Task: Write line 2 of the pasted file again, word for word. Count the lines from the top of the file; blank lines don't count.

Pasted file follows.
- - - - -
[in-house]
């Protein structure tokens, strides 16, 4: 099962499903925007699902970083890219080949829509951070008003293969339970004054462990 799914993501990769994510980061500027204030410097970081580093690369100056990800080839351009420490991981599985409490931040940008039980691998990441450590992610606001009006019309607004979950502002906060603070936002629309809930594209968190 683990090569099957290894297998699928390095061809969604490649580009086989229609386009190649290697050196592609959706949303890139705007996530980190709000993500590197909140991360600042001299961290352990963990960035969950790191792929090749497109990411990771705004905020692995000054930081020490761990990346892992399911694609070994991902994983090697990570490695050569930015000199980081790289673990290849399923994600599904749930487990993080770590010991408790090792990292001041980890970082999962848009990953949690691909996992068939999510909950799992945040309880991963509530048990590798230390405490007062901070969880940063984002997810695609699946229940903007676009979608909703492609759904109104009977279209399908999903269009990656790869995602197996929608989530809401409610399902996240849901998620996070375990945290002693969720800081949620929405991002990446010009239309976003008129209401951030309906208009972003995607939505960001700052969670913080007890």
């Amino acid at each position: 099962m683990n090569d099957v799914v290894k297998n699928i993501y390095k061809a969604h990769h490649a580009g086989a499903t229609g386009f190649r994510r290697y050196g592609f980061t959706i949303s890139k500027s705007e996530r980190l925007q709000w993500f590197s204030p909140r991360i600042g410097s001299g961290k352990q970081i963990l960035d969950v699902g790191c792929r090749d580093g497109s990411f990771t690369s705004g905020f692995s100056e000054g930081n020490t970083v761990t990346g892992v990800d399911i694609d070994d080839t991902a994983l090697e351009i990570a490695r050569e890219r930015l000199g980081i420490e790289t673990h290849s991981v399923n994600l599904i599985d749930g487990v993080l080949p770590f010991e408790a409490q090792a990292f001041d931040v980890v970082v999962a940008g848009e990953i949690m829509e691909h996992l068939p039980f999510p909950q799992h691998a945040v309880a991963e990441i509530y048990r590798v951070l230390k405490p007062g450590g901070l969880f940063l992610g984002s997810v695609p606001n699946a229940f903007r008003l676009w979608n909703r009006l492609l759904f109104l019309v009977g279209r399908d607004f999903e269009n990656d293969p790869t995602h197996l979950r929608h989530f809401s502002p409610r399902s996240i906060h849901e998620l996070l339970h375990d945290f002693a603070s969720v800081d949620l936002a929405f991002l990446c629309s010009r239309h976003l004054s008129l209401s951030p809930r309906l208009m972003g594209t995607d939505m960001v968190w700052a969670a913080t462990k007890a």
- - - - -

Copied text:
């Protein structure tokens, strides 16, 4: 099962499903925007699902970083890219080949829509951070008003293969339970004054462990 799914993501990769994510980061500027204030410097970081580093690369100056990800080839351009420490991981599985409490931040940008039980691998990441450590992610606001009006019309607004979950502002906060603070936002629309809930594209968190 683990090569099957290894297998699928390095061809969604490649580009086989229609386009190649290697050196592609959706949303890139705007996530980190709000993500590197909140991360600042001299961290352990963990960035969950790191792929090749497109990411990771705004905020692995000054930081020490761990990346892992399911694609070994991902994983090697990570490695050569930015000199980081790289673990290849399923994600599904749930487990993080770590010991408790090792990292001041980890970082999962848009990953949690691909996992068939999510909950799992945040309880991963509530048990590798230390405490007062901070969880940063984002997810695609699946229940903007676009979608909703492609759904109104009977279209399908999903269009990656790869995602197996929608989530809401409610399902996240849901998620996070375990945290002693969720800081949620929405991002990446010009239309976003008129209401951030309906208009972003995607939505960001700052969670913080007890």